Wednesday, February 11, 2015

Facebook Debuts "6-Pack" Open Hardware Modular Switch

Facebook is taking the wraps off of its "6-Pack" open modular switch platform designed for the flexibility, efficiency, and scale required in its massive data centers. The architecture allows Facebook to build different size switches using common line card and fabric card building blocks.

Last year, Facebook disclosed the specification of its top-of-rack network switch (code-named “Wedge”) and a Linux-based operating system for that switch (code-named “FBOSS”). It then described the modular network architecture it will use for scaling operations. The new 6-pack switch will serve as the core of this fabric.

In an engineering blog posting, Facebook said the 6-pack switch uses Wedge as its basic building block: it is a full mesh non-blocking two-stage switch that includes 12 independent switching elements. Each independent element can switch 1.28Tbps.

Facebook is currently building two configurations: One configuration exposes 16x40GE ports to the front and 640G (16x40GE) to the back, and the other is used for aggregation and exposes all 1.28T to the back. Each element runs its own operating system on the local server and is completely independent, from the switching aspects to the low-level board control and cooling system. Facebook said the advantage of this unique dual backplane design is the ability to modify any part of the system with no system-level impact, software or hardware.

https://code.facebook.com/posts/717010588413497/introducing-6-pack-the-first-open-hardware-modular-switch/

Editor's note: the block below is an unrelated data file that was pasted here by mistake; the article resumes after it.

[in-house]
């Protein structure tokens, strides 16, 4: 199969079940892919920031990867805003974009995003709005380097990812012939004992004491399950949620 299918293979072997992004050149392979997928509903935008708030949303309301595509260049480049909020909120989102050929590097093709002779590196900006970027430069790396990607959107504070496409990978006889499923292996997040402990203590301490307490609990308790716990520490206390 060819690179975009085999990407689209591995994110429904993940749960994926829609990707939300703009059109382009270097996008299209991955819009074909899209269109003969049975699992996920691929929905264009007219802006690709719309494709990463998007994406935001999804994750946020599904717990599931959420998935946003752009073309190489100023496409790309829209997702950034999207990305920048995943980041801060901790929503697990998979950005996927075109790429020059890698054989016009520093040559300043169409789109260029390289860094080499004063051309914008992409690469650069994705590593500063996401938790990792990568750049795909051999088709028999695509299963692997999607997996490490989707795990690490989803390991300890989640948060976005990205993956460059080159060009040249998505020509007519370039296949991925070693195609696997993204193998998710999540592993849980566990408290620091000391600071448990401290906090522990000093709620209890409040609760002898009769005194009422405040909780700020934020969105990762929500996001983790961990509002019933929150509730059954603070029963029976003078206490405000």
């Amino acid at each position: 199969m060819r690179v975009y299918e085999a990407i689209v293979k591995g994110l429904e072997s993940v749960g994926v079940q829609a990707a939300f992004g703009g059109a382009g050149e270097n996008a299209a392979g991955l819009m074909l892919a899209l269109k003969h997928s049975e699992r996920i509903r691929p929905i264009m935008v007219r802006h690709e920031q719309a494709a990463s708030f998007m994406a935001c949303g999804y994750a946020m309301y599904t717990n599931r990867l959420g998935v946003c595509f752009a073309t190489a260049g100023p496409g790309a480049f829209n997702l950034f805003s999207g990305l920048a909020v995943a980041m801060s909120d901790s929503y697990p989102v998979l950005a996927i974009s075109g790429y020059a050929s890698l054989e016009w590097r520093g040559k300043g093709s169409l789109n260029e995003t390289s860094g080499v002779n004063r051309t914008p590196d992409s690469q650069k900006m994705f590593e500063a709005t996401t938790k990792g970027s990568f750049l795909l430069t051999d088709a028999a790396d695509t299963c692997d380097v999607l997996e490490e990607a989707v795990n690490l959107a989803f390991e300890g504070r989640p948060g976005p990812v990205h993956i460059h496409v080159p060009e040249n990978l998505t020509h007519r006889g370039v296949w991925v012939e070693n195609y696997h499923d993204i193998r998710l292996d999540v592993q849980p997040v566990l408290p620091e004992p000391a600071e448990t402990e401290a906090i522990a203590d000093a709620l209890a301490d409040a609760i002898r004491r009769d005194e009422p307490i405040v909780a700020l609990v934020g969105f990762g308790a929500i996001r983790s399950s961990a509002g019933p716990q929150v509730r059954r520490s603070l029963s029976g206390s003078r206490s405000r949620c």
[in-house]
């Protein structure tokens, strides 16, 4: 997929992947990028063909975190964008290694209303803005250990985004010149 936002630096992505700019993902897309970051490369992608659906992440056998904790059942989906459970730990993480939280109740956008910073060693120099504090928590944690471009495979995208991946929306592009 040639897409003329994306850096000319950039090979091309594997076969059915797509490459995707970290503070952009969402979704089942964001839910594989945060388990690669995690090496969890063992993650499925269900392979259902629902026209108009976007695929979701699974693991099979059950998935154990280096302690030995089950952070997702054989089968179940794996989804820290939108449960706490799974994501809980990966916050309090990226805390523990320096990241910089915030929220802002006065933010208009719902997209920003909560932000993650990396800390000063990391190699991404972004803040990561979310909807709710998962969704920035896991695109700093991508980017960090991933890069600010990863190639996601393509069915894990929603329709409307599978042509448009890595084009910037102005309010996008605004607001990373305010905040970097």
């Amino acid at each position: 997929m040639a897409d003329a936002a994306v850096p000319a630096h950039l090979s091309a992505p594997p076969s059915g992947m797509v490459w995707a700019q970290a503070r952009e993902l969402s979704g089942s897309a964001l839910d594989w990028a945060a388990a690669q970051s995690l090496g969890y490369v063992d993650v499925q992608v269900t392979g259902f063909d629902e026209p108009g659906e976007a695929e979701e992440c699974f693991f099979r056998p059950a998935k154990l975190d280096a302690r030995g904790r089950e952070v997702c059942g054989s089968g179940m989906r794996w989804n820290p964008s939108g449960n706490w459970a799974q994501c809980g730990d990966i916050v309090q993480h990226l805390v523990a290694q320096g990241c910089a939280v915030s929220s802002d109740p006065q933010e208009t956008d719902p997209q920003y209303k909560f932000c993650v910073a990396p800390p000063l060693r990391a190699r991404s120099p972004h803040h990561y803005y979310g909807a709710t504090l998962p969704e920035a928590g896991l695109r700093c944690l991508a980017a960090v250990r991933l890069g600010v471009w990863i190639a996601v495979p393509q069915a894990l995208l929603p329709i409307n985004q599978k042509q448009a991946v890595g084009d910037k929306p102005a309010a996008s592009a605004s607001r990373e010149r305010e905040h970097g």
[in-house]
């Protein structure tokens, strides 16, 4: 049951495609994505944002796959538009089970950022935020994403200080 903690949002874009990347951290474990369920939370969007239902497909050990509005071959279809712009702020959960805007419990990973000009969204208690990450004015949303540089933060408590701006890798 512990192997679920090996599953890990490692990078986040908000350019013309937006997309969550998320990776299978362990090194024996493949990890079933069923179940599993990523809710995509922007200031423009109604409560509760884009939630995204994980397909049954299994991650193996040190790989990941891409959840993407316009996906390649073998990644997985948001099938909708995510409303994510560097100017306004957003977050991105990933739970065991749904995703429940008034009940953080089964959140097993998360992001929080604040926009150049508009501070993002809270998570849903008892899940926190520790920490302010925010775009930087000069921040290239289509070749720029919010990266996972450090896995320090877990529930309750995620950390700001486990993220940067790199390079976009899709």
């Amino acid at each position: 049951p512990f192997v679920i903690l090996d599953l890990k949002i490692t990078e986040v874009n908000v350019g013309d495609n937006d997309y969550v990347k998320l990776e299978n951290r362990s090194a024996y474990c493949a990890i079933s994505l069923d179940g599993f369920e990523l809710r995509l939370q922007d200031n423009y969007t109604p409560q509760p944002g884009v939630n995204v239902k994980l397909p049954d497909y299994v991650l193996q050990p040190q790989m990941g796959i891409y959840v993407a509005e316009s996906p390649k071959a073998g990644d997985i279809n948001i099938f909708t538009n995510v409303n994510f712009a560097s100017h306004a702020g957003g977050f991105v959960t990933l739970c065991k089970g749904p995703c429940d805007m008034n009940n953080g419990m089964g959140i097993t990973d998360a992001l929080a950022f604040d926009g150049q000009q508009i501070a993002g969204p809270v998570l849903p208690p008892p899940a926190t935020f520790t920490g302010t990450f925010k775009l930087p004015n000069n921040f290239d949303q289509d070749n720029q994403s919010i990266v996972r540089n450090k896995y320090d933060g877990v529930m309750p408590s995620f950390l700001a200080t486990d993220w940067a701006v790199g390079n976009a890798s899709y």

In november 2014, Facebook's Alexey Andreyev outlined a new data center switching architecture deployed at the company's new facility in Altoona, Iowa.

In a blog posting, Andreyev writes that while its previous data centers have been built with a hierarchically oversubscribed system of clusters, Facebook set out to make its newest data center into a single, high-performance network for the whole building.

The new design is characterized by small, identical "server pods" that only require basic mid-size switches to aggregate the Top-of-rack (TOR) switches.  Each pod has 48 server racks, each with a 10G connection. This form factor is always the same for all pods.

Each pod is served by a set of four fabric switches.  Each TOR currently has 4 x 40G uplinks, providing 160G total bandwidth capacity for a rack of 10G-connected servers.  The smaller port density of the fabric switches makes their internal architecture very simple, modular, and robust.  The switches are available from multiple sources. Symmetrical bandwidth is provisioned to/from each pod. To implement building-wide connectivity, Facebook created four independent “planes” of spine switches, each scalable up to 48 independent devices within a plane.  The network is all Layer 3 – from TOR uplinks to the edge.  Standard BGP4 is the only routing protocol. Facebook is using its own centralized BGP controller that is able to override any routing paths on the fabric by pure software decisions.

The full posting is here: https://code.facebook.com/posts/360346274145943/introducing-data-center-fabric-the-next-generation-facebook-data-center-network/


In June 2014, Facebook introduced a new top-of-rack network switch, code-named “Wedge,” and a new Linux-based operating system for that switch, code-named “FBOSS.”  Both products are part of Facebook's efforts to "disaggregate" the network from traditional product categories so as to create more flexible, more scalable and more efficient data centers. 

The Wedge switch features a modular design that brings capabilities of a micro-server using a range of processors, including Intel, AMD and ARM.  On the software side, the "FBOSS" uses the same libraries that Facebook currently uses to manage its server fleet.  This will let Facebook program the switch with the same abstraction layer used for other software services.

In an engineering blog posting, Facebook describes its capabilities as a hybrid of distributed and centralized  control models.

Facebook is currently testing Wedge and FBOSS and plans to contribute key elements to the Open Compute Project (OCP).
https://code.facebook.com/posts/681382905244727/introducing-wedge-and-fboss-the-next-steps-toward-a-disaggregated-network/
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